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Video: Arm + Lustre in HPC

In this video from DDN booth at SC18, Brent Gorda from ARM presents: Arm + Lustre in HPC. At the show, DDN announced that its Whamcloud division is delivering professional support for Lustre clients on Arm architectures. With this support offering, organizations can confidently use Lustre in production environments, introduce new clients into existing Lustre infrastructures, and deploy Arm-based clusters of any size within test, development or production environments. As the use of Lustre continues to expand across HPC, artificial intelligence and data-intensive, performance-driven applications, the deployment of alternative architectures is on the rise.

Job of the Week: HPC Software Developer at the HDF Group

The good folks at the Hierarchical Data Format (HDF) Group in Champaign, Illinois is seeking an HPC Software Developer in our Job of the Week. “The HDF Group provides a unique suite of technologies and supporting services that facilitate the management of large and complex data collections. Its mission is to develop, advance and support HD technologies and ensure long-term access to HDF data. HDF technologies are used in virtually every industry and scientific domain to meet mission critical data management needs.”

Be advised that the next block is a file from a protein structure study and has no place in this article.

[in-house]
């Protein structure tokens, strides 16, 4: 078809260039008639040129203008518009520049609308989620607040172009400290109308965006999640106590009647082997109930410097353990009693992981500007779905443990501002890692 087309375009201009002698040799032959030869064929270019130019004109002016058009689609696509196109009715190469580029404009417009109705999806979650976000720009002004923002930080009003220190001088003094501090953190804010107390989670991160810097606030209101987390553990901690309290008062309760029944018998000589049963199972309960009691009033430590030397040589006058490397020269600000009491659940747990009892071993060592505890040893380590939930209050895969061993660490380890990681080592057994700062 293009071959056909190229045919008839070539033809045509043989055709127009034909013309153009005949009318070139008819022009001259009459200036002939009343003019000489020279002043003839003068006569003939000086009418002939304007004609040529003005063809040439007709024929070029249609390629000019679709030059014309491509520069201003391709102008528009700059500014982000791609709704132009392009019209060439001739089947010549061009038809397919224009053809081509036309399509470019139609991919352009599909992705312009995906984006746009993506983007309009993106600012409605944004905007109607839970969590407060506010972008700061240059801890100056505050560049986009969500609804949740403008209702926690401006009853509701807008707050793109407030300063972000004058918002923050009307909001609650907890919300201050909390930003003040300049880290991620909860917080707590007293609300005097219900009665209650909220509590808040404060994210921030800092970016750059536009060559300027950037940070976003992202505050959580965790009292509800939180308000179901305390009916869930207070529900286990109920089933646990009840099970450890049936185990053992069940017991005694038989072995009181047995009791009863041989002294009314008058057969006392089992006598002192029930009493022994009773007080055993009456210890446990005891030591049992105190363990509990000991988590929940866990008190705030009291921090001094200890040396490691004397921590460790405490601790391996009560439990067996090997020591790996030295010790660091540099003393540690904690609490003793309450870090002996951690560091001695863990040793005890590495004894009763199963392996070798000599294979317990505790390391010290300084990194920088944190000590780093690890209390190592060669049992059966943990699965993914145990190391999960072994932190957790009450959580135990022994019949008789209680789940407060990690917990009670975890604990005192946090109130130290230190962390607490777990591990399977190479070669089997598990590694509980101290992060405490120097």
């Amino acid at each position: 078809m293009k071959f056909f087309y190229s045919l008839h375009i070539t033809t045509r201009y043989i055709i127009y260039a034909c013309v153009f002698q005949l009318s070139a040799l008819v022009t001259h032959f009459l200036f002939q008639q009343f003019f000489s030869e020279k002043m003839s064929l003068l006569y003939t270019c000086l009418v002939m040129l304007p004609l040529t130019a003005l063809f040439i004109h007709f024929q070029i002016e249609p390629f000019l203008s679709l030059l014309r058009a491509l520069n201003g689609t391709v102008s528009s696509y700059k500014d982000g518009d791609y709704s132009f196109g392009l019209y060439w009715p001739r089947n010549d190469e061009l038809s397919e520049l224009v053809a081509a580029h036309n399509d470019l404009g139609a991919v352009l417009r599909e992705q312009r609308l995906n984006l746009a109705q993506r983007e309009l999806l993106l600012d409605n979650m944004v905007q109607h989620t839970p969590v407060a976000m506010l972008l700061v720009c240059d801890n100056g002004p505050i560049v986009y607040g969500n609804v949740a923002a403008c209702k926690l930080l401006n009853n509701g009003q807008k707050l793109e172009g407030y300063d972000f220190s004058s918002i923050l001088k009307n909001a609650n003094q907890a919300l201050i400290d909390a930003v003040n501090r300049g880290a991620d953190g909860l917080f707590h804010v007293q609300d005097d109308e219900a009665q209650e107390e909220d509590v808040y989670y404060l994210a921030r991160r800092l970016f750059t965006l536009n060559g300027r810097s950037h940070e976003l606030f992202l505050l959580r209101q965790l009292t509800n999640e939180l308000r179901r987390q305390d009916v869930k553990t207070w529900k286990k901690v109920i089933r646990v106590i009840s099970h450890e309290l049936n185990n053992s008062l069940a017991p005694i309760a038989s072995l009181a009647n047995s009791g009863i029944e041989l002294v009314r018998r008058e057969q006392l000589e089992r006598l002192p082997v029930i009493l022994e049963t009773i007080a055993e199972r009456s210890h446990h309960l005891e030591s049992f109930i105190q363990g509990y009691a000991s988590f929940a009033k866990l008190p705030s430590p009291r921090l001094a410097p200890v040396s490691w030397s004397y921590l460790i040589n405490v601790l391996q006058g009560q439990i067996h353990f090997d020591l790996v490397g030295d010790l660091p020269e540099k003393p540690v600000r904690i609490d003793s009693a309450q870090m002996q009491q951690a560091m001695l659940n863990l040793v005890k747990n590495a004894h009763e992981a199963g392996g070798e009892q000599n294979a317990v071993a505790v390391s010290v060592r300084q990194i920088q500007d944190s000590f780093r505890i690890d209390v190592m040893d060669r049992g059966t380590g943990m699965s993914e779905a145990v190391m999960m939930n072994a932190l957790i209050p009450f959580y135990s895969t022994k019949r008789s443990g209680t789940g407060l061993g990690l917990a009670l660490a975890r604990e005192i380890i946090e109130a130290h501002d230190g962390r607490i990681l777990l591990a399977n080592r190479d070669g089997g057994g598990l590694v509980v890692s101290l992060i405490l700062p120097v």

Podcast Looks at Exascale Computing for Forefront Scientific Problems

In this edition of Let’s Talk Exascale, Fred Streitz of Lawrence Livermore National Laboratory describes his team’s efforts to develop supercomputer applications that address forefront scientific problems by pushing the limits of leadership-class computing. “At SC18, Fred Streitz gave a talk in the US Department of Energy booth on the topic “Machine Learning and Predictive Simulation: HPC and the US Cancer Moonshot on Sierra.” As a guest on the ECP podcast, he provides an overview and some insights from his booth talk.”

Beyond Semiconductors: New Quantum Materials could Pave the Way